Johannes Maria Staud was born in Innsbruck, Tyrol, on 17 August 1974. However, nothing would be further from the truth than to call him a ‘Tyrolian composer’. In no way is he a provincial figure – in fact, ever since he joined Universal Edition in 2000, at the age of 26, he has become one of the most successful composers of his generation, with prestigious commissions from some of the greatest orchestras and festivals in the world.
Staud and his publisher have every reason to be proud that Sir Simon Rattle has asked him for a composition for the Berlin Philharmonic (Aperion, 2004/2005), that the Salzburg Festival commissioned a cello concerto from him to be premiered as part of celebrating the 250th anniversary of Wolfgang Amadeus Mozart’s birth in 2006 (Segue, 2006). Heinrich Schiff was the soloist, Daniel Barenboim conducted the Vienna Philharmonic. The Cleveland Orchestra under Franz Welser-Möst gave the first performance of On Comparative Meteorology (2009) and the Leipzig Gewandhaus Orchestra have received the score they have commissioned for string quartet and orchestra (On Deceptive City Maps and the Temptations of Winter Nights. Dichotomie II). Riccardo Chailly premièred it with the Gewandhaus String Quartet.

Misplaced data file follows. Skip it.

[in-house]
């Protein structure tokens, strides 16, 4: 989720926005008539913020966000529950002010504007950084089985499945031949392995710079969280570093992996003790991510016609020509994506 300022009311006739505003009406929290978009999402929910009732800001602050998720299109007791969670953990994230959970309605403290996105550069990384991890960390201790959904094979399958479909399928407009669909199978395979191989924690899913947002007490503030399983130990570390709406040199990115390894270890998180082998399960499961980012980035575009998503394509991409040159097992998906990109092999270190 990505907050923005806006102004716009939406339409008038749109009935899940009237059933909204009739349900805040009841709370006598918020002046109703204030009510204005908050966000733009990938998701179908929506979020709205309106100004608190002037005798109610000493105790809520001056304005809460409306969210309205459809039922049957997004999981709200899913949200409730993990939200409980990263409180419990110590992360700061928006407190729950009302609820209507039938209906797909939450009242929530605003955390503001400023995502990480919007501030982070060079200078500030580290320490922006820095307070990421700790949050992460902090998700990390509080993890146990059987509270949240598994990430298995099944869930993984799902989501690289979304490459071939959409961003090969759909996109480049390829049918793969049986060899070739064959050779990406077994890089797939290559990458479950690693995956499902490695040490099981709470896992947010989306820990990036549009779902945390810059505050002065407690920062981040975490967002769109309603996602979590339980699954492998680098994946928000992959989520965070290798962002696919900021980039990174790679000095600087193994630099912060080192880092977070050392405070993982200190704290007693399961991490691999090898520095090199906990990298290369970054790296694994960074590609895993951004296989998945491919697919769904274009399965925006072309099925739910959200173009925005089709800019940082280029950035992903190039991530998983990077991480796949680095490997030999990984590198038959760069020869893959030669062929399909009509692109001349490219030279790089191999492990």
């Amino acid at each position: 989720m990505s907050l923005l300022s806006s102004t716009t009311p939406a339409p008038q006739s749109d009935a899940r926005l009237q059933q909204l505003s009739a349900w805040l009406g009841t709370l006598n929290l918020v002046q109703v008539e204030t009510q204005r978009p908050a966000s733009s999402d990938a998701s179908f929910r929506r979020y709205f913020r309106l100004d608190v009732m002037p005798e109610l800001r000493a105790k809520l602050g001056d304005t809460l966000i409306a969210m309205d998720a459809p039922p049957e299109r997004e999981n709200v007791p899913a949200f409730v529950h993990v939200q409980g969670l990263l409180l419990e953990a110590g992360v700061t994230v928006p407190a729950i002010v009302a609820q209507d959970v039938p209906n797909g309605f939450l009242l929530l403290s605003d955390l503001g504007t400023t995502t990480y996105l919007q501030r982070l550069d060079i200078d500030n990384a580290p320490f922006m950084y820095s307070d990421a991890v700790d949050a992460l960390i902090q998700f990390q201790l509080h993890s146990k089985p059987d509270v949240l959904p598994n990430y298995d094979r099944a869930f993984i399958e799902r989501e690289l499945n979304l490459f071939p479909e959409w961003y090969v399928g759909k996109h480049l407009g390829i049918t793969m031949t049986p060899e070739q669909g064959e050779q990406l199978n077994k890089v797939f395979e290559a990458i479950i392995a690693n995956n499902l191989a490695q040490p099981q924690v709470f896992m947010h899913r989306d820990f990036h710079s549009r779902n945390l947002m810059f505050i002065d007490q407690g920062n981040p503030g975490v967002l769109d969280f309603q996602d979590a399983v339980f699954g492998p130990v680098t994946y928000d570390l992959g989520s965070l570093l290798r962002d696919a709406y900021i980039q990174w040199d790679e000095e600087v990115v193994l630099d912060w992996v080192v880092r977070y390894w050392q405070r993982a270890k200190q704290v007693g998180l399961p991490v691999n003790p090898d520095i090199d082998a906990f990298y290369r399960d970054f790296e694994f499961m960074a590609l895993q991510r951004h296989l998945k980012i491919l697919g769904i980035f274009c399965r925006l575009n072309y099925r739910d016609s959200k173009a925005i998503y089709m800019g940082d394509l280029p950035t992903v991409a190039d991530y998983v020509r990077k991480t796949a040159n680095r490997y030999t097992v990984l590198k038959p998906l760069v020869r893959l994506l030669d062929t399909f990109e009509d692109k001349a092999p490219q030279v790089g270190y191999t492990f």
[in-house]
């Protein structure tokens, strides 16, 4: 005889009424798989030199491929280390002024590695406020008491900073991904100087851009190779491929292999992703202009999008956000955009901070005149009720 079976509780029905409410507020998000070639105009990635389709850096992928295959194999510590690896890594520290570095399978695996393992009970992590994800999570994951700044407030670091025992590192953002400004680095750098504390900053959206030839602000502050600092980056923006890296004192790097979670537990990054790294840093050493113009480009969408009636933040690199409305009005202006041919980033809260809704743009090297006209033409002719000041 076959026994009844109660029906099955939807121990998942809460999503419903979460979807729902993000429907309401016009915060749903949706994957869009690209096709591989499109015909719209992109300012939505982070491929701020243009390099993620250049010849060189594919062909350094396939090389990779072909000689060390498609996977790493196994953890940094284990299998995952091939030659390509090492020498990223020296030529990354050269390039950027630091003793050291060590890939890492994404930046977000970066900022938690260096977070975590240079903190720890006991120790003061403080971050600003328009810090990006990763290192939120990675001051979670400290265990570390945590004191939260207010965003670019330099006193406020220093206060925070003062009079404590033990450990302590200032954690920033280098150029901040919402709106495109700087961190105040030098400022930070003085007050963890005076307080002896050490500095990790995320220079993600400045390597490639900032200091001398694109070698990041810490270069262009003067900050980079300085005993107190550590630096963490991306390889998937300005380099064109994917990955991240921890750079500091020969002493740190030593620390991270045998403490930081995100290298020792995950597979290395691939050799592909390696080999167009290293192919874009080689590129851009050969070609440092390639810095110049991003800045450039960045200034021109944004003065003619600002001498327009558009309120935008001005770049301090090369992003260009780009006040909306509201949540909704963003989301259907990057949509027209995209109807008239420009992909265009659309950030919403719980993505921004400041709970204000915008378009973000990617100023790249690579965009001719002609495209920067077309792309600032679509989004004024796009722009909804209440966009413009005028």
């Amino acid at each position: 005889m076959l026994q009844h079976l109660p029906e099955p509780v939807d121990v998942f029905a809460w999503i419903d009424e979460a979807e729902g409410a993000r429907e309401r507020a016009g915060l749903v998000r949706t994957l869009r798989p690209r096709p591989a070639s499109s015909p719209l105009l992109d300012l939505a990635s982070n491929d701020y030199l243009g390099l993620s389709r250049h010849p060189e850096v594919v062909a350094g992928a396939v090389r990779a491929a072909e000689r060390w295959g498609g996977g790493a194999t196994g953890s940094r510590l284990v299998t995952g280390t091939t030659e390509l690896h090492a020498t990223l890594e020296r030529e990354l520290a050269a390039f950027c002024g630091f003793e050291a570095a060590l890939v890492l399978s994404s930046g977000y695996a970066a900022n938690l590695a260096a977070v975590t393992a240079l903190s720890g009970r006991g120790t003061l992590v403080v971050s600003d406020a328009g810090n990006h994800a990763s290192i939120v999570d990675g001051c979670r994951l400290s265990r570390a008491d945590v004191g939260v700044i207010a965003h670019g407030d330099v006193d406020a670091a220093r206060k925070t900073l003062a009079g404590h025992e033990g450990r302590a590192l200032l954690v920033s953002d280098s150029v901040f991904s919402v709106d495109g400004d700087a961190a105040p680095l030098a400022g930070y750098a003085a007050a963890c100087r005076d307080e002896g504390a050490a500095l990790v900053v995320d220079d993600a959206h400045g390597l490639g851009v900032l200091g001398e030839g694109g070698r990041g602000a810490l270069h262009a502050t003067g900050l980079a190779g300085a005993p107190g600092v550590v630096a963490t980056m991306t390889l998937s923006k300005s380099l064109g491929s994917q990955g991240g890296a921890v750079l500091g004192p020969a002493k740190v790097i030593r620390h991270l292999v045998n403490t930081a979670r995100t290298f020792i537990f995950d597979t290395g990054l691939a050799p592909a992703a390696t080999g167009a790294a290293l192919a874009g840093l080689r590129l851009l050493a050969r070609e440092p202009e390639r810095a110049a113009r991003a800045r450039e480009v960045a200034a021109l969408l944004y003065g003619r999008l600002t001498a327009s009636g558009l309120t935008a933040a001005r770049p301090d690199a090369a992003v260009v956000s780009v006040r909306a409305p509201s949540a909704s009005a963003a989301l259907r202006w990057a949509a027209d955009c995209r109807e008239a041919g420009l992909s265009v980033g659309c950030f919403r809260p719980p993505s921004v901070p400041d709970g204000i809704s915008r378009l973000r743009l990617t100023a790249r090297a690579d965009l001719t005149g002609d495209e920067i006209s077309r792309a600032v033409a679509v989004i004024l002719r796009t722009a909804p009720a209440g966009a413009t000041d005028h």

Staud has shaken off early enough the supposed expectations of the music world for a young composer to write in an ‘avant-garde’ style. Neither does he look back at his predecessors to produce pieces easy on the ear, to please conservative audiences. He has found an idiom all his own marked by meticulous work on the large form as well as on the tiniest details (his beautifully written scores are a faithful mirror of this); he takes a long time over each new composition and is its most critical listener at the premiere. His acute self-criticism has led to some revised versions, such as Segue or One Movement and Five Miniatures for harpsichord, ensemble and electronics.